In development terms Philippines is no Manny Pacquiao

In his latest article “Divergent paths“, columnist Cielito Habito shared some interesting statistics that provide breathtaking insight into the divergence of the fortunes of what were once the “virtual identical twins” that the Philippines and Thailand were back in 1970, that made the two countries the “estranged twins” that they are today. The divergence over the last several decades is made even more stark by using pictures to illustrate the statistics that Habito exhibits in his article. Indeed, the story can be told along three clearly stark points…

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Failure to industrialise

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Industrialization surged in Thailand, with industry’s output share nearly doubling to 43.3 percent; in the Philippines, it only inched up to 30.2 percent. Where we failed in industrialization, we made up for in services, whose share of the economy grew to a dominant 55 percent.

Failure to save and invest

The Thais nearly doubled their saving rate to 32 percent, while ours fell to 16 percent. And average income (GDP per capita) in Thailand is now more than twice ours ($4,062 against our $1,796).

Failure to control population growth

[…] the contrast is now so dramatic, it’s downright depressing. In 2009, the Philippine population was 92.2 million, against Thailand’s 66.9 million. Our population now exceeds that of Thailand by more than the entire population of Mindanao. Filipinos are growing in number by about 2 percent per year, while the Thais are growing at less than half that pace, at 0.6 percent per year.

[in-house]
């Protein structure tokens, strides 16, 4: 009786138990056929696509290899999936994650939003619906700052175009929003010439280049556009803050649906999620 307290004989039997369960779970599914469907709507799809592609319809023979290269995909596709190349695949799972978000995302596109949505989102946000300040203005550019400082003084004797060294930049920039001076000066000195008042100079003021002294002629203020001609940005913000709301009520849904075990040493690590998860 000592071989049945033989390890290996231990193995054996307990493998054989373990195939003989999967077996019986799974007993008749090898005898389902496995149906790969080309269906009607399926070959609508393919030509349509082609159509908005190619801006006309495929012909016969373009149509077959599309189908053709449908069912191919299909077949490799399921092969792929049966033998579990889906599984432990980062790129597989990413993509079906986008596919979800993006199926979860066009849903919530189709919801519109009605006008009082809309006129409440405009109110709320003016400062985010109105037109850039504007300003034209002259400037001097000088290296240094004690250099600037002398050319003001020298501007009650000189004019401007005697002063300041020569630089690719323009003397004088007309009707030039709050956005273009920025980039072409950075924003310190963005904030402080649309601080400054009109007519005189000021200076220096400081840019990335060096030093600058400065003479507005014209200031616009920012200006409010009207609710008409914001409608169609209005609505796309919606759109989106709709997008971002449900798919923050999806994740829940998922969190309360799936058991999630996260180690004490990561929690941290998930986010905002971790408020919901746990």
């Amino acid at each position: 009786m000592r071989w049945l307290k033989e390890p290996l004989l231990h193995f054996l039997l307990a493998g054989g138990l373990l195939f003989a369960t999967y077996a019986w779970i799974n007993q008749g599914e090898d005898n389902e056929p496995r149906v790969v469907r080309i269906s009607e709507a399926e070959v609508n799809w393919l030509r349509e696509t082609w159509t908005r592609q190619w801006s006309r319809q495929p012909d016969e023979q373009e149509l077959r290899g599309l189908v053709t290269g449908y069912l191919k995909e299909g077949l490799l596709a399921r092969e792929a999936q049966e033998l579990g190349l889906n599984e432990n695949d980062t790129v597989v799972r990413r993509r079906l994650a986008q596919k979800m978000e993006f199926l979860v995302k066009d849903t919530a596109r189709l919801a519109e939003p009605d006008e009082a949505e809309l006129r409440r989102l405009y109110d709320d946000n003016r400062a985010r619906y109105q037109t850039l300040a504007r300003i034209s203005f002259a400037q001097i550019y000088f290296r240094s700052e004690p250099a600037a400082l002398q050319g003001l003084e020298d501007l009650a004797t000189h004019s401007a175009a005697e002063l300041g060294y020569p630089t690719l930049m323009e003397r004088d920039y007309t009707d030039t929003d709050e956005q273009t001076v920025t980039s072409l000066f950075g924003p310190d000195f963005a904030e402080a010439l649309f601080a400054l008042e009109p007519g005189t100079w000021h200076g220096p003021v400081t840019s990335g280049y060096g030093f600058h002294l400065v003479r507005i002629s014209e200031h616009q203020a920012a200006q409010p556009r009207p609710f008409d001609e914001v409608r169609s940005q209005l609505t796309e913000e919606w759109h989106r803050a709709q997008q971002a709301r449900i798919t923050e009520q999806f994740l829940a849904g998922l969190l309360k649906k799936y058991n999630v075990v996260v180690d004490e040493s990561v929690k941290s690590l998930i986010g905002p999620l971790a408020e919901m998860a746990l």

* * *

Thailand delivers knockout punches to the Philippines along the three key pillars of development: industrialisation, investment and savings, and population management. Perhaps it is the reason why Filipinos so badly wanted to see Manny Pacquiao win by knockout on television.

9 Replies to “In development terms Philippines is no Manny Pacquiao”

  1. Well, we all have the resources, we are content of being located smack dab in the middle of two growing regions…all we lack now is the capability to capitalize on what we all have. Unfortunately, the current leadership is either too clueless or too ignorant to realize this.

    1. I second that we have bureucratic issues that haven’t been solved in our governmental procedures that made industrialization rates in the Philippines very slow. The current leadership role becomes too inefficient as caused by more paperworks less action SOPs in management and securing permits to launch a business.

  2. Ah, but the Philippines has industrialized, as seen in the population figures. It manufactures little male and female products for shipment abroad. It buffs them up for a few years, boxes them, and ships them off to Dubai, Canada, the US, and all sorts of places. Add the inflow of income from these export products – never would I refer to them as servants; they are products – and the comparison rights up nicely. The problem is in the economic accounting. Everything is hunky dory here, no problem.

  3. Should we blame the retarded mental evolution of the population for this failure? Apparently most people are worried about celebrities and politicians obtaining financial fornications deals instead of themselves.

  4. About Manny Pacquiao

    To be a complete world boxing champion, he needs to lead by example by complying with an example of his blood to the Nevada Boxing Commission, that way it will clear his name from the suspicion of usage of Illegal enhance drugs. MAYWEATHER all ready did it many times before.

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